The possibilities made available by these exponential technologies could pump more oil into the global market. Yet the exponential increases in electric vehicles (EVs) and ride-sharing are predicted to accelerate the end of oil. A peak in demand for oil could lead to lower prices and so crush uncompetitive fields.
The BP announcement to investors that would cut its oil and gas production by 40% within a decade and stop exploring for fossil fuels in new countries. It said it aims to become an “integrated energy company.” We don’t think petroleum will disappear but we do think that production will fall and demand could be impacted by future technological innovations. The fallout from this will have wide-ranging impacts across societies, possibly in jobs market, health sector thereby demanding a range of adaptations. This transition will be technically and socially challenging, expensive, and possibly disruptive for African market stakeholders.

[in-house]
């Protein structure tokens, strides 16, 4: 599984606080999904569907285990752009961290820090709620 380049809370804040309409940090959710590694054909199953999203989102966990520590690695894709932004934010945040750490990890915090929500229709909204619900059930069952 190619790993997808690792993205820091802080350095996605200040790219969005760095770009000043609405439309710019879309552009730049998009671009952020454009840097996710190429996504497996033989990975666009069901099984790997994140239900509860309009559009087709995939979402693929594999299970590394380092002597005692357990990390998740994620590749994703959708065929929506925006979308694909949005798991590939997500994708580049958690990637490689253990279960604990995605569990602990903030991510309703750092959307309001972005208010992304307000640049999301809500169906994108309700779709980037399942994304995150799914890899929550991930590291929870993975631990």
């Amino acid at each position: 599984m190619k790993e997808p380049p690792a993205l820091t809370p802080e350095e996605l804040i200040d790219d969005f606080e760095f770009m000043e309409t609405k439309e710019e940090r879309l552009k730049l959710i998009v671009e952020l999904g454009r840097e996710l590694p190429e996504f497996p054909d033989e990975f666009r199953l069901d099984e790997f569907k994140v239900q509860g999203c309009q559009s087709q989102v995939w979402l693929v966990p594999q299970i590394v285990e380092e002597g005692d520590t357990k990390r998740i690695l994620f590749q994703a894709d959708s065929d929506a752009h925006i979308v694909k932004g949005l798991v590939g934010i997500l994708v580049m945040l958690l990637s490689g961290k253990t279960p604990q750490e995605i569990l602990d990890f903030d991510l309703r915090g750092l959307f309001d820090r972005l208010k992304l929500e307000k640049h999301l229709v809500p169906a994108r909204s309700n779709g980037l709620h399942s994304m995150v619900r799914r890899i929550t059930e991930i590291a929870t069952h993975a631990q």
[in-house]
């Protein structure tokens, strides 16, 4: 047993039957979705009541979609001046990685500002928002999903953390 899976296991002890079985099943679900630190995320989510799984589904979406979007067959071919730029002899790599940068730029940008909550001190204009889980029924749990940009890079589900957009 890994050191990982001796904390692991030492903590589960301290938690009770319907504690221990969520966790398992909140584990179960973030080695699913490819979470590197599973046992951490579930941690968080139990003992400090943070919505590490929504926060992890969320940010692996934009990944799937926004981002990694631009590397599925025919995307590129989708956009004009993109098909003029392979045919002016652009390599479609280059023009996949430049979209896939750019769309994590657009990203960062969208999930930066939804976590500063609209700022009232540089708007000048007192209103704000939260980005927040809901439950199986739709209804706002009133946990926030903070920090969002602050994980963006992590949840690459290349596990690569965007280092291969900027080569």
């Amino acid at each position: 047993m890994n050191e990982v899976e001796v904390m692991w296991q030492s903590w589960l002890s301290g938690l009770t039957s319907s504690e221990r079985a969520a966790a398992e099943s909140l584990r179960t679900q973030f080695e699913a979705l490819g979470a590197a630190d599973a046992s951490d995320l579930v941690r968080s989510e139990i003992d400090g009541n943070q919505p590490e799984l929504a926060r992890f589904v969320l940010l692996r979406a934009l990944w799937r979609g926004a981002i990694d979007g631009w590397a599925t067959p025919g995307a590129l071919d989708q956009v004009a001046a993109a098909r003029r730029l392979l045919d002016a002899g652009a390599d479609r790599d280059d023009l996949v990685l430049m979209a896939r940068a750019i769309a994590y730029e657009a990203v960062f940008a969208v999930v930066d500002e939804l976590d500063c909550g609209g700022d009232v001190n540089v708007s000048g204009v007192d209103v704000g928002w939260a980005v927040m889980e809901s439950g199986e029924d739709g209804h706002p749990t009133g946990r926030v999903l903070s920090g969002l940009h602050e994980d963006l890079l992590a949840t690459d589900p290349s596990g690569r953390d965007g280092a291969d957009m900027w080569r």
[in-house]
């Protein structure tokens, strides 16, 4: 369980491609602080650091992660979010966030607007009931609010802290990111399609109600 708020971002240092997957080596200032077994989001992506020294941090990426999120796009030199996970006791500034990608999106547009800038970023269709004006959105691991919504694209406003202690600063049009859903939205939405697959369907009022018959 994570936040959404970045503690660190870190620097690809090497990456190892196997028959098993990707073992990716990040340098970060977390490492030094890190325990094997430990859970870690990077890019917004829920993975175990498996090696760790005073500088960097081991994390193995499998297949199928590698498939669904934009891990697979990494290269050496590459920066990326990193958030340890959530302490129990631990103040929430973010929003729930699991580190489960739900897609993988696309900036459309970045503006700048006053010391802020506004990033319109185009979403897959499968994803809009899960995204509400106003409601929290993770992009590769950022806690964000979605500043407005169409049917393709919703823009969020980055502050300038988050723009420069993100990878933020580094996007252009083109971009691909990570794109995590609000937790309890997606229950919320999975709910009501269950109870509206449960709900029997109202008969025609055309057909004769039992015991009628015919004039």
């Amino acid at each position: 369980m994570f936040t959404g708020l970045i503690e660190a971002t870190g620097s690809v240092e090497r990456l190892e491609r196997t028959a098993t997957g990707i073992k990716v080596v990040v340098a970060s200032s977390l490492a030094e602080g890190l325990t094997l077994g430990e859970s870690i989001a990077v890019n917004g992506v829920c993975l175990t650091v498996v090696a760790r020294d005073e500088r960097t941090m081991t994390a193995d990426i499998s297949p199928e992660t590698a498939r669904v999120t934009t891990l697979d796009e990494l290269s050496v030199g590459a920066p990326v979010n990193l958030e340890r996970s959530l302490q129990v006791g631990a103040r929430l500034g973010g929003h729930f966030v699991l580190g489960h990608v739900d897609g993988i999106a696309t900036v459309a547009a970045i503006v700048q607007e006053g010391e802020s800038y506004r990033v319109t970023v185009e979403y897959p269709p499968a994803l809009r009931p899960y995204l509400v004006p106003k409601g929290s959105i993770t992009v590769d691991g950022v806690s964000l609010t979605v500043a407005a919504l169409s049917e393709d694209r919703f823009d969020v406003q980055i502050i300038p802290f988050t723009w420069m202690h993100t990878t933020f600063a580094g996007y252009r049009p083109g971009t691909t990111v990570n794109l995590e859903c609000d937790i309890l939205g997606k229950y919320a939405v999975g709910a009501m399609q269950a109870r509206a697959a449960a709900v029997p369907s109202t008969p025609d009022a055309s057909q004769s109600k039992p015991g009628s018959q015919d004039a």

In all, the oil market as it exists today can’t bring an end to the oil industry. But the oil industry must reconcile its business model with our climate reality. Nigeria needs its own Green Energy Deal. It will be pivotal in determining how its oil industry ends. It is imperative that it is just and democratic, bordering on those most impacted, giving power and resources to local communities. Giving that the overall employment in the oil sector is already in long-term decline, we must start the transition process now, by incorporating a robust package of social support for fossil fuel workers.
Written by Caesar Keluro, Co-Founder/CEO, Nanocentric Technologies Limited. He leads ‘Make In West Africa’, a regional Think-tank. He tweets @kcaesar